• FIG. 5C illustrates various exemplary ways in which VNEs may be coupled according to some embodiments of the invention. FIG. 5C shows VNEs 570A.1-570A.P (and optionally VNEs 570A.Q-570A.R) implemented in ND 500A and VNE 570H.1 in ND 500H. In FIG. 5C, VNEs 570A.1-P are separate from each other in the sense that they can receive packets from outside ND 500A and forward packets outside of ND 500A; VNE 570A.1 is coupled with VNE 570H.1, and thus they communicate packets between their respective NDs; VNE 570A.2-570A.3 may optionally forward packets between themselves without forwarding them outside of the ND 500A; and VNE 570A.P may optionally be the first in a chain of VNEs that includes VNE 570A.Q followed by VNE 570A.R (this is sometimes referred to as dynamic service chaining, where each of the VNEs in the series of VNEs provides a different service—e.g., one or more layer 4-7 network services). While FIG. 5C illustrates various exemplary relationships between the VNEs, alternative embodiments may support other relationships (e.g., more/fewer VNEs, more/fewer dynamic service chains, multiple different dynamic service chains with some common VNEs and some different VNEs).
  • The NDs of FIG. 5A, for example, may form part of the Internet or a private network; and other electronic devices (not shown; such as end user devices including workstations, laptops, netbooks, tablets, palm tops, mobile phones, smartphones, phablets, multimedia phones, Voice Over Internet Protocol (VOIP) phones, terminals, portable media players, GPS units, wearable devices, gaming systems, set-top boxes, Internet enabled household appliances) may be coupled to the network (directly or through other networks such as access networks) to communicate over the network (e.g., the Internet or virtual private networks (VPNs) overlaid on (e.g., tunneled through) the Internet) with each other (directly or through servers) and/or access content and/or services. Such content and/or services are typically provided by one or more servers (not shown) belonging to a service/content provider or one or more end user devices (not shown) participating in a peer-to-peer (P2P) service, and may include, for example, public webpages (e.g., free content, store fronts, search services), private webpages (e.g., username/password accessed webpages providing email services), and/or corporate networks over VPNs. For instance, end user devices may be coupled (e.g., through customer premise equipment coupled to an access network (wired or wirelessly)) to edge NDs, which are coupled (e.g., through one or more core NDs) to other edge NDs, which are coupled to electronic devices acting as servers. However, through compute and storage virtualization, one or more of the electronic devices operating as the NDs in FIG. 5A may also host one or more such servers (e.g., in the case of the general purpose network device 504, one or more of the software instances 562A-R may operate as servers; the same would be true for the hybrid network device 506; in the case of the special-purpose network device 502, one or more such servers could also be run on a virtualization layer executed by the processor(s) 512); in which case the servers are said to be co-located with the VNEs of that ND.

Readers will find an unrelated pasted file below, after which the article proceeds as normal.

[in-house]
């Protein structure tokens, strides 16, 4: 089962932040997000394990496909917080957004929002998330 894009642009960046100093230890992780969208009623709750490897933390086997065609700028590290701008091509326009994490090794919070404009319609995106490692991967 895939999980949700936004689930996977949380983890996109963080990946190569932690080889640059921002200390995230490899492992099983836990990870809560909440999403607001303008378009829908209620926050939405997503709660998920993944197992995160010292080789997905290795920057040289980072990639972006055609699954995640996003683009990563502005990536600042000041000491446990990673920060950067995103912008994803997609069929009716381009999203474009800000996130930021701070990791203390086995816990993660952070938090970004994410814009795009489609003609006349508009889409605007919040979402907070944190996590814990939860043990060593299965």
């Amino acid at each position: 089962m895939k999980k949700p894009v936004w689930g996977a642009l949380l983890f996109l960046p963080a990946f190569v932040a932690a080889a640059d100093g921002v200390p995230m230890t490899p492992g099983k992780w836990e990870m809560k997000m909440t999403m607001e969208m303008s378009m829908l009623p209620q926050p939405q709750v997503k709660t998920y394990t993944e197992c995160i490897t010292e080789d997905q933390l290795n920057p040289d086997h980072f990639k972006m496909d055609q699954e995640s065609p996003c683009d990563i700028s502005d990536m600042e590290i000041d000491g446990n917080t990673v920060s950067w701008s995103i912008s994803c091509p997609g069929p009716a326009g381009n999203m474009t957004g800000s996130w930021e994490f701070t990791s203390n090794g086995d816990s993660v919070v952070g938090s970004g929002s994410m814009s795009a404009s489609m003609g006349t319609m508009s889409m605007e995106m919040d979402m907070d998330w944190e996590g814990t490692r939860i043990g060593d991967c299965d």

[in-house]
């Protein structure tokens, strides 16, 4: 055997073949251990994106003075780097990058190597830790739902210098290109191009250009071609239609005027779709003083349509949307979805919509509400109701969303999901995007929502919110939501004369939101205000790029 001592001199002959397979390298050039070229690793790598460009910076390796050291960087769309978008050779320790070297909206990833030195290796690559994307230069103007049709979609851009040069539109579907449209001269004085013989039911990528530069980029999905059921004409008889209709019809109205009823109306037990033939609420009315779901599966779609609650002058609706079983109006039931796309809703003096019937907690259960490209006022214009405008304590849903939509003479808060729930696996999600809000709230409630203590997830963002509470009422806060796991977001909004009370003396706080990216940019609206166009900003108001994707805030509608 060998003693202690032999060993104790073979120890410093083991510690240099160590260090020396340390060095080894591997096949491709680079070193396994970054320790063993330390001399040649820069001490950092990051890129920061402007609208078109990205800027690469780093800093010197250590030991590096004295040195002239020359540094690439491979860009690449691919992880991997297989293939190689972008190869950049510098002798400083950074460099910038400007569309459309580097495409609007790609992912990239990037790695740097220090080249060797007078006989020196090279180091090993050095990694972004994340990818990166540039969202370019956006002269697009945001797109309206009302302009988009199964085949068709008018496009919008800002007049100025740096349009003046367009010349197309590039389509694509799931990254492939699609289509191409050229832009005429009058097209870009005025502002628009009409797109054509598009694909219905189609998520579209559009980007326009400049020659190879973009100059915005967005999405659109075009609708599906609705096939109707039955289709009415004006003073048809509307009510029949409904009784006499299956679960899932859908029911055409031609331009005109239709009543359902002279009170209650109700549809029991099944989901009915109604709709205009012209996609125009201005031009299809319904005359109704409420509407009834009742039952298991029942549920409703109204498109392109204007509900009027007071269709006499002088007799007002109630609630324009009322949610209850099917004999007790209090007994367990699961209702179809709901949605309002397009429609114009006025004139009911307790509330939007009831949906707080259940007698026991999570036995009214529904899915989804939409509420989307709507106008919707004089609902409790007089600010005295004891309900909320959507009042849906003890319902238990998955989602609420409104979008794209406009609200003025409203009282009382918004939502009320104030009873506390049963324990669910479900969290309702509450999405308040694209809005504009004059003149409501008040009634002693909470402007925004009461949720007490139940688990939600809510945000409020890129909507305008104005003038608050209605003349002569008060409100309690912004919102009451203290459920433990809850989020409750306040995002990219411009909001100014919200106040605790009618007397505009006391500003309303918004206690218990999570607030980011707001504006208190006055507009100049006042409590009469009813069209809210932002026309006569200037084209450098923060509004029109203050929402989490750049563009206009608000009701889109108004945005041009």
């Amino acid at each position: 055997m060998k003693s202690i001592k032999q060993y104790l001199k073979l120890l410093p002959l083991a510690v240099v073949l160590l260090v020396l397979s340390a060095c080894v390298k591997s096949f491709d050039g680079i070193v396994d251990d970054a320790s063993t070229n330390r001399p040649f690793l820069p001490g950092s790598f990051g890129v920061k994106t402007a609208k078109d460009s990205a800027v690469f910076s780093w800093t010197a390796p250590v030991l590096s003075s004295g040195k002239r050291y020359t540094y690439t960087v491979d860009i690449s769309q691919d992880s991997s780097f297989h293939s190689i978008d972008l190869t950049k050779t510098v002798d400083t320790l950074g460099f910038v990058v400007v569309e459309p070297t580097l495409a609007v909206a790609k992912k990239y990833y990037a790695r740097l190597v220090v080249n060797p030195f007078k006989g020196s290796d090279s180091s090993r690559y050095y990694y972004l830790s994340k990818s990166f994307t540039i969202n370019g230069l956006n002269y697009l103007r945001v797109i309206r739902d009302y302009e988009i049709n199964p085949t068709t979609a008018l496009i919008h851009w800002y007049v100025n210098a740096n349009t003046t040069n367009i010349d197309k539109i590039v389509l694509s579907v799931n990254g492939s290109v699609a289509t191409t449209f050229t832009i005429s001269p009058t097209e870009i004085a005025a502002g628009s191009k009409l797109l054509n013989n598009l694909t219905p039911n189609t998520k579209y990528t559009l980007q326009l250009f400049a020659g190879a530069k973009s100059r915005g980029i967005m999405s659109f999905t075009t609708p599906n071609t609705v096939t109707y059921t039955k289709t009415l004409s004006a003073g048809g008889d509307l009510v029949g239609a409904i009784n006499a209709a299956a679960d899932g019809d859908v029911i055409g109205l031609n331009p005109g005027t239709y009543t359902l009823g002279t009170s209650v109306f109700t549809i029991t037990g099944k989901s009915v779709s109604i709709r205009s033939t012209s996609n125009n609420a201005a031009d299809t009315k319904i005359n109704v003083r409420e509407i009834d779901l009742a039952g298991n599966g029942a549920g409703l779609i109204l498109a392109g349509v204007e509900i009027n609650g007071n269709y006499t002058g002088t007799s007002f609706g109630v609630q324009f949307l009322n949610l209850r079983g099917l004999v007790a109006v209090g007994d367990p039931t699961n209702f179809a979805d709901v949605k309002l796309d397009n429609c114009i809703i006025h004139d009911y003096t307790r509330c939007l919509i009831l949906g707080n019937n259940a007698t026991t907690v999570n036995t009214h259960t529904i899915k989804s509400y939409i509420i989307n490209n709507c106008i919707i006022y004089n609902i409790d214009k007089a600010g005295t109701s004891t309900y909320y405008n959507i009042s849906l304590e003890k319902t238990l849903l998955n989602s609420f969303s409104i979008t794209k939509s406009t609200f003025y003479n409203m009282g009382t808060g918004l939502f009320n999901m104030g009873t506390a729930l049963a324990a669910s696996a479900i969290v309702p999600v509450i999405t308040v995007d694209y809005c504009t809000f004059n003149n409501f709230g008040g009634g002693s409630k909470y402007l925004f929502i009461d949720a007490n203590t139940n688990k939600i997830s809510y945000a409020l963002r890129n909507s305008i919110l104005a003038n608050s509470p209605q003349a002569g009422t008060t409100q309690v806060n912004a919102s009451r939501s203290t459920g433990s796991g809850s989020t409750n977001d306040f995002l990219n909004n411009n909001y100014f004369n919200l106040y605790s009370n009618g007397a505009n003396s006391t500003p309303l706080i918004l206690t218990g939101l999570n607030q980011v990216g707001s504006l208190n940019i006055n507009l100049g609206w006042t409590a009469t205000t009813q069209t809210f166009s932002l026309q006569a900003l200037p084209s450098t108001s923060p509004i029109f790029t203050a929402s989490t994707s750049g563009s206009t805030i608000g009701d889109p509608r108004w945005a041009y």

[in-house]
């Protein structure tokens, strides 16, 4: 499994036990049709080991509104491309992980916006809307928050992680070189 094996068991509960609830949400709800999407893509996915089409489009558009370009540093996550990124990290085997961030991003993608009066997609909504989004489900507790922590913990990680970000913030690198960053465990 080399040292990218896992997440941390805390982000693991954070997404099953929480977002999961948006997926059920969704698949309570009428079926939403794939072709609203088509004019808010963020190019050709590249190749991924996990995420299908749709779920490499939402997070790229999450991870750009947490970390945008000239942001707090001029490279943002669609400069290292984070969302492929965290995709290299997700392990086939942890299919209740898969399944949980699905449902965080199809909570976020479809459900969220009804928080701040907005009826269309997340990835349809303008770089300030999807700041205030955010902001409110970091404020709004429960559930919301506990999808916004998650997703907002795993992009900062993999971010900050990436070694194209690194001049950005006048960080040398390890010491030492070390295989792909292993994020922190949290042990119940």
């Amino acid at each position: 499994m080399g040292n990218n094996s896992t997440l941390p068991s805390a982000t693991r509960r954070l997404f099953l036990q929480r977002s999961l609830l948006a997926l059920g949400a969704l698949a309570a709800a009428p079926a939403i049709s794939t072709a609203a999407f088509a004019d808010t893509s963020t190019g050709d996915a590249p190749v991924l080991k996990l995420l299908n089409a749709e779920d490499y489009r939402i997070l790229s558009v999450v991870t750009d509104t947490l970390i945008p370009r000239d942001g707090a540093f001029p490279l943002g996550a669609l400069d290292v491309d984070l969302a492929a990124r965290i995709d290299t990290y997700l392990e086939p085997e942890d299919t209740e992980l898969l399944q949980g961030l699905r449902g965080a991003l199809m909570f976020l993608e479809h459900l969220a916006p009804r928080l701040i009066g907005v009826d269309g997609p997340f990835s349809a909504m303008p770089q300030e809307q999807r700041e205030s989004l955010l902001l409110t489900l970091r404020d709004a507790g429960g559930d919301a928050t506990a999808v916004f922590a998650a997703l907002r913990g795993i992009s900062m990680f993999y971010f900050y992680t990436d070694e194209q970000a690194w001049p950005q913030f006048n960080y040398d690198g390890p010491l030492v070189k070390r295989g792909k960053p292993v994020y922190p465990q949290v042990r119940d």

• A virtual network is a logical abstraction of a physical network (such as that in FIG. 5A) that provides network services (e.g., L2 and/or L3 services). A virtual network can be implemented as an overlay network (sometimes referred to as a network virtualization overlay) that provides network services (e.g., layer 2 (L2, data link layer) and/or layer 3 (L3, network layer) services) over an underlay network (e.g., an L3 network, such as an Internet Protocol (IP) network that uses tunnels (e.g., generic routing encapsulation (GRE), layer 2 tunneling protocol (L2TP), IPSec) to create the overlay network).